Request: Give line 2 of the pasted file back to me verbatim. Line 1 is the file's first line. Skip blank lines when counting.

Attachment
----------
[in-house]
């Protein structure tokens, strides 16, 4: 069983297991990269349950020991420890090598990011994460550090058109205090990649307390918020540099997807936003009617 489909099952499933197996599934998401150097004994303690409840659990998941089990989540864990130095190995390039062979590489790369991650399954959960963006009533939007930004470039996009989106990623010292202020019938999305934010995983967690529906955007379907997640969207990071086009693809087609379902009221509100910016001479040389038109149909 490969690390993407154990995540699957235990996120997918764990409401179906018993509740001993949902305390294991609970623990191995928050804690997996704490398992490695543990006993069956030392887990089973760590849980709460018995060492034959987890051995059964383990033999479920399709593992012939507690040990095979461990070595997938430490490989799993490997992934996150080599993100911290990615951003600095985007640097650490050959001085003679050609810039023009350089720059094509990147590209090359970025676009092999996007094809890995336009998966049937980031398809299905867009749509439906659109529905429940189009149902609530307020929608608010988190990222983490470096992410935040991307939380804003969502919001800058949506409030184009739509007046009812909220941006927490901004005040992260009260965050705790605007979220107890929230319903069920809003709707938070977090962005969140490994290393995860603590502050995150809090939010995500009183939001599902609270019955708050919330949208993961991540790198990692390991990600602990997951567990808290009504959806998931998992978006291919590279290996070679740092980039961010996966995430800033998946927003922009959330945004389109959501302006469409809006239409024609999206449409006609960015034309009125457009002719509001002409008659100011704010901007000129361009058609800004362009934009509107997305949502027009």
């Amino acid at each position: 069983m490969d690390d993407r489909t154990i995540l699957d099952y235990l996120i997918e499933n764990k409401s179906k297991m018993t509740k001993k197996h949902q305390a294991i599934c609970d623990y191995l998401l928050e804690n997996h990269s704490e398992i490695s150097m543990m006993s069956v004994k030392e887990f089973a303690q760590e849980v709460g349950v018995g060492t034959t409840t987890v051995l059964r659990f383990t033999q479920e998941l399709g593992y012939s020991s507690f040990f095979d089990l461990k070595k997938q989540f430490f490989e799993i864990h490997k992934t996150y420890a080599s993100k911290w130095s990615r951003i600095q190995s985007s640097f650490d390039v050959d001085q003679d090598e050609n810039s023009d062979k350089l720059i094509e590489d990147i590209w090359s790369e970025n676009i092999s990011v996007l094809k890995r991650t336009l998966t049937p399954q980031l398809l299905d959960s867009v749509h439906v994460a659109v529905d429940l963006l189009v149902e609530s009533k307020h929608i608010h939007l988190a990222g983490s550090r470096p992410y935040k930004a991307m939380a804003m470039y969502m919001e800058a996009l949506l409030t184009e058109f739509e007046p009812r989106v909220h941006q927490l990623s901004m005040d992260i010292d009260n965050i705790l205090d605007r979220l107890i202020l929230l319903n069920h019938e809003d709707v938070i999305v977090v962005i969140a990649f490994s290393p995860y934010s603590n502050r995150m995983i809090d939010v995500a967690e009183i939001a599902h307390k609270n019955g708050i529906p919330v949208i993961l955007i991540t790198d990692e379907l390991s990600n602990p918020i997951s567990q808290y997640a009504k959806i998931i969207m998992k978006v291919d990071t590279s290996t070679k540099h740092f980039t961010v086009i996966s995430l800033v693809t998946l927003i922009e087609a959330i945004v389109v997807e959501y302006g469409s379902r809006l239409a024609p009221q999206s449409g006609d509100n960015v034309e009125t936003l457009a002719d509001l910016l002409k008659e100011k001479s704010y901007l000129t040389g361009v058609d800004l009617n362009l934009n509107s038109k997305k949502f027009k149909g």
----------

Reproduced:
């Protein structure tokens, strides 16, 4: 069983297991990269349950020991420890090598990011994460550090058109205090990649307390918020540099997807936003009617 489909099952499933197996599934998401150097004994303690409840659990998941089990989540864990130095190995390039062979590489790369991650399954959960963006009533939007930004470039996009989106990623010292202020019938999305934010995983967690529906955007379907997640969207990071086009693809087609379902009221509100910016001479040389038109149909 490969690390993407154990995540699957235990996120997918764990409401179906018993509740001993949902305390294991609970623990191995928050804690997996704490398992490695543990006993069956030392887990089973760590849980709460018995060492034959987890051995059964383990033999479920399709593992012939507690040990095979461990070595997938430490490989799993490997992934996150080599993100911290990615951003600095985007640097650490050959001085003679050609810039023009350089720059094509990147590209090359970025676009092999996007094809890995336009998966049937980031398809299905867009749509439906659109529905429940189009149902609530307020929608608010988190990222983490470096992410935040991307939380804003969502919001800058949506409030184009739509007046009812909220941006927490901004005040992260009260965050705790605007979220107890929230319903069920809003709707938070977090962005969140490994290393995860603590502050995150809090939010995500009183939001599902609270019955708050919330949208993961991540790198990692390991990600602990997951567990808290009504959806998931998992978006291919590279290996070679740092980039961010996966995430800033998946927003922009959330945004389109959501302006469409809006239409024609999206449409006609960015034309009125457009002719509001002409008659100011704010901007000129361009058609800004362009934009509107997305949502027009």